- Poster presentation
- Open Access
Five-hundred years of medicine gone to waste? Negotiating intercultural health policy in Ecuador
© Llamas-Montoya and Mayhew; licensee BioMed Central Ltd. 2014
- Published: 7 July 2014
- Focus Group Discussion
- Maternal Health
- Cultural Barrier
- Traditional Birth Attendant
- Routine Data
In Ecuador, access to maternity services remains significantly lower amongst indigenous women compared with non-indigenous women partly due to cultural barriers . A hospital in Ecuador where the indigenous rights movement is particularly strong implemented the Vertical Birth (VB) policy to increase indigenous womens’ access to maternity services by adapting services to the local culture. This included conducting upright deliveries, introducing Traditional Birth Attendants (TBAs) and making physical adaptations to hospital facilities.
This qualitative study explored the delivery of maternity services for indigenous women in an Ecuadorian hospital. Data was collected through observation, in-depth interviews, a focus group discussion, and documentation review (e.g. hospital routine data). 40 interviews were conducted with Health Workers (HWs), managers, and policy-makers involved in maternal health at the field hospital. Data analysis was guided by grounded theory and drew heavily on concepts of “street-level bureaucracy” to explore implementation.
Actors’ values motivated their support or opposition to the VB policy and conflict ensued. Managers, policy-makers, indigenous actors and a minority of HWs supported the VB policy. For this group, improving HWs’ attitudes towards indigenous women, widely perceived as discriminatory, was key to promote equitable access to services. Most HWs initially resisted the VB policy because they were concerned about the clinical implications they attributed to the VB policy (e.g. postpartum haemorrhage and vaginal tears) and the tensions that stem from working alongside TBAs (e.g. conflicting advice given to patients). Nonetheless, TBAs played a crucial role in the VB implementation; they became women’s advocates and helped improve HWs’ attitudes towards indigenous women. HWs effectively modified the VB policy and developed coping strategies to deal with their concerns. Managers accepted these as a compromise to enable implementation. Implementation also succeeded because those supporting the VB policy were more powerful and because HWs concerns over clinical complications subsided.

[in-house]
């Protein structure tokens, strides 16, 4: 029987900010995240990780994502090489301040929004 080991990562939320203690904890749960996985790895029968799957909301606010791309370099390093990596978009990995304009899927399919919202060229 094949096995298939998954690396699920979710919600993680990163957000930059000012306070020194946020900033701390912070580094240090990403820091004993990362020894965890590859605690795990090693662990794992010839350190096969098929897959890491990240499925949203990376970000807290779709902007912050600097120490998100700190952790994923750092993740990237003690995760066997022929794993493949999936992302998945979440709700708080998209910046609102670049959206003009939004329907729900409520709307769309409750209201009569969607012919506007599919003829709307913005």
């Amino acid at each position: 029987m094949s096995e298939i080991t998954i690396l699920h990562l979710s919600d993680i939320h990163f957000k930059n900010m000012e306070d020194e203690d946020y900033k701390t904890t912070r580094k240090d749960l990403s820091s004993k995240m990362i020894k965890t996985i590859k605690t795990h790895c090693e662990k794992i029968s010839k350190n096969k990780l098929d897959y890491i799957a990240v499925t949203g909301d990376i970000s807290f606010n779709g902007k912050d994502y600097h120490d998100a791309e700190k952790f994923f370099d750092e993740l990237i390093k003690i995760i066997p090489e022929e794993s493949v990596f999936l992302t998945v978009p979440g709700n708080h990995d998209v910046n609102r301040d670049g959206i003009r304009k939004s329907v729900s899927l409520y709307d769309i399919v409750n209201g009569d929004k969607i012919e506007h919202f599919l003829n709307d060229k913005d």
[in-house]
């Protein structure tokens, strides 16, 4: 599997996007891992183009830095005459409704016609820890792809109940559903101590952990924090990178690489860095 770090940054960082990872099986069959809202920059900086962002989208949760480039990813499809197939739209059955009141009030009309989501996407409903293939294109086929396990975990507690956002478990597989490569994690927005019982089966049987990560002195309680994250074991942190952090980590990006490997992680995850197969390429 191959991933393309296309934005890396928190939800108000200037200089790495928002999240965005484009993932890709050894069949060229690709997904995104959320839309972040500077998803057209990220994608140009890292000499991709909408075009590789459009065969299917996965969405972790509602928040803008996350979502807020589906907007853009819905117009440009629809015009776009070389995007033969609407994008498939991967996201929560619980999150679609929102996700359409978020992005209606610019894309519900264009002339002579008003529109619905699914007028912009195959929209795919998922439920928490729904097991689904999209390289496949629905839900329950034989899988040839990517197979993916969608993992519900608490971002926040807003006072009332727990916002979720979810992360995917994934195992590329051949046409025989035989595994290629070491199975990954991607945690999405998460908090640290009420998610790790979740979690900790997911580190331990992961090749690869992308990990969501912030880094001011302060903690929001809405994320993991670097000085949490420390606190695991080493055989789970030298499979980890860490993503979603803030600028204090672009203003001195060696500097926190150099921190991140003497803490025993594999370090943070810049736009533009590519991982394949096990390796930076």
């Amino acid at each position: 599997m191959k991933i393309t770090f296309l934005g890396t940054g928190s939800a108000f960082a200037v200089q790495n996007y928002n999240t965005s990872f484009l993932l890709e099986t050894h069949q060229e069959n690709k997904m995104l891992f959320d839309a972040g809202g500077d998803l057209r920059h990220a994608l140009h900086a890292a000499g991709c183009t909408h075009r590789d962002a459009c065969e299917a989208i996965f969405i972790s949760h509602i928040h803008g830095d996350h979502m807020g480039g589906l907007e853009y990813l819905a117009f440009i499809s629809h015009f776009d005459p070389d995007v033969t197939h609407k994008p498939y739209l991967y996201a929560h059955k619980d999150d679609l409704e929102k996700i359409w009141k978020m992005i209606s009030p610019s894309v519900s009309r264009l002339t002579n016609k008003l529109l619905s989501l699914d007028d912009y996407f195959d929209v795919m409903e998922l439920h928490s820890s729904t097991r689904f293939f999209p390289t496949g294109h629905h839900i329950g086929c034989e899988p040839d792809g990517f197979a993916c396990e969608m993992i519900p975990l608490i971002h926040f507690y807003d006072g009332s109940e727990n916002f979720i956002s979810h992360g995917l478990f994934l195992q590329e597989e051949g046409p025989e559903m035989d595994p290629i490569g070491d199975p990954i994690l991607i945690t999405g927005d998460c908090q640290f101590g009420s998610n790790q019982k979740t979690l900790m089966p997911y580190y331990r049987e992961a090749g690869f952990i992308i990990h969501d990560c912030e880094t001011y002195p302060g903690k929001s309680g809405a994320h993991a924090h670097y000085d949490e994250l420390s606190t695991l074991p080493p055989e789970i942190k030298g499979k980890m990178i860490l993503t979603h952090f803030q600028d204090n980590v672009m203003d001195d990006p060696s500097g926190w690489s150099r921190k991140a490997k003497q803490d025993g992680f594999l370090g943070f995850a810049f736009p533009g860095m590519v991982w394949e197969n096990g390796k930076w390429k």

Whilst highly controversial, intercultural health policies such as the VB policy have the potential to improve maternity services for indigenous women.
The VB implementation was heavily shaped by HWs’ values and resulted from an ongoing negotiation between HWs and managers.
MRC-ESRC, MoH Ecuador.
This article is published under license to BioMed Central Ltd. This is an Open Access article distributed under the terms of the Creative Commons Attribution License (http://creativecommons.org/licenses/by/4.0), which permits unrestricted use, distribution, and reproduction in any medium, provided the original work is properly cited. The Creative Commons Public Domain Dedication waiver (http://creativecommons.org/publicdomain/zero/1.0/) applies to the data made available in this article, unless otherwise stated.